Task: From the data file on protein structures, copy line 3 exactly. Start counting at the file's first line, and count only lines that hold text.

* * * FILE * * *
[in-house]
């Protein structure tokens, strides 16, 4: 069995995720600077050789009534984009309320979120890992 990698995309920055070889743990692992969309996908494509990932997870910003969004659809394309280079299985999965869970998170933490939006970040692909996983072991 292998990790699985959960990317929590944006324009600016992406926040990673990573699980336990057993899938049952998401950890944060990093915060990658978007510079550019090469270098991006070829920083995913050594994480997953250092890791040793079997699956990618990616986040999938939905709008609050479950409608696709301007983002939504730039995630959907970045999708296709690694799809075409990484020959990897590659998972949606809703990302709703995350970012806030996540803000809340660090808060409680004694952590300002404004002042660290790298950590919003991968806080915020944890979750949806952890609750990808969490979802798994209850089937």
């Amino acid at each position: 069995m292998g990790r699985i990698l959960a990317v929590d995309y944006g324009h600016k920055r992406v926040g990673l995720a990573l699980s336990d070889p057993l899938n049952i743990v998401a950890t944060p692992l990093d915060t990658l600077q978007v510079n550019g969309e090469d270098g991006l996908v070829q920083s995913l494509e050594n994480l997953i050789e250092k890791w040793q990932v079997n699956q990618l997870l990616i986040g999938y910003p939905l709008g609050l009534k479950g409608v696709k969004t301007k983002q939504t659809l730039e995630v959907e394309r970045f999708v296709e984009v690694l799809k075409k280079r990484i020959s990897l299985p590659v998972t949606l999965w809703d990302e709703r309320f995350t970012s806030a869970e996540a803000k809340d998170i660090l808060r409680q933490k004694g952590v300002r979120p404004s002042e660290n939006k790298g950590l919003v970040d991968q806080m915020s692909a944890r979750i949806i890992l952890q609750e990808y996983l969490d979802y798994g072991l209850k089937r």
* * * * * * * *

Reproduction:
């Amino acid at each position: 069995m292998g990790r699985i990698l959960a990317v929590d995309y944006g324009h600016k920055r992406v926040g990673l995720a990573l699980s336990d070889p057993l899938n049952i743990v998401a950890t944060p692992l990093d915060t990658l600077q978007v510079n550019g969309e090469d270098g991006l996908v070829q920083s995913l494509e050594n994480l997953i050789e250092k890791w040793q990932v079997n699956q990618l997870l990616i986040g999938y910003p939905l709008g609050l009534k479950g409608v696709k969004t301007k983002q939504t659809l730039e995630v959907e394309r970045f999708v296709e984009v690694l799809k075409k280079r990484i020959s990897l299985p590659v998972t949606l999965w809703d990302e709703r309320f995350t970012s806030a869970e996540a803000k809340d998170i660090l808060r409680q933490k004694g952590v300002r979120p404004s002042e660290n939006k790298g950590l919003v970040d991968q806080m915020s692909a944890r979750i949806i890992l952890q609750e990808y996983l969490d979802y798994g072991l209850k089937r």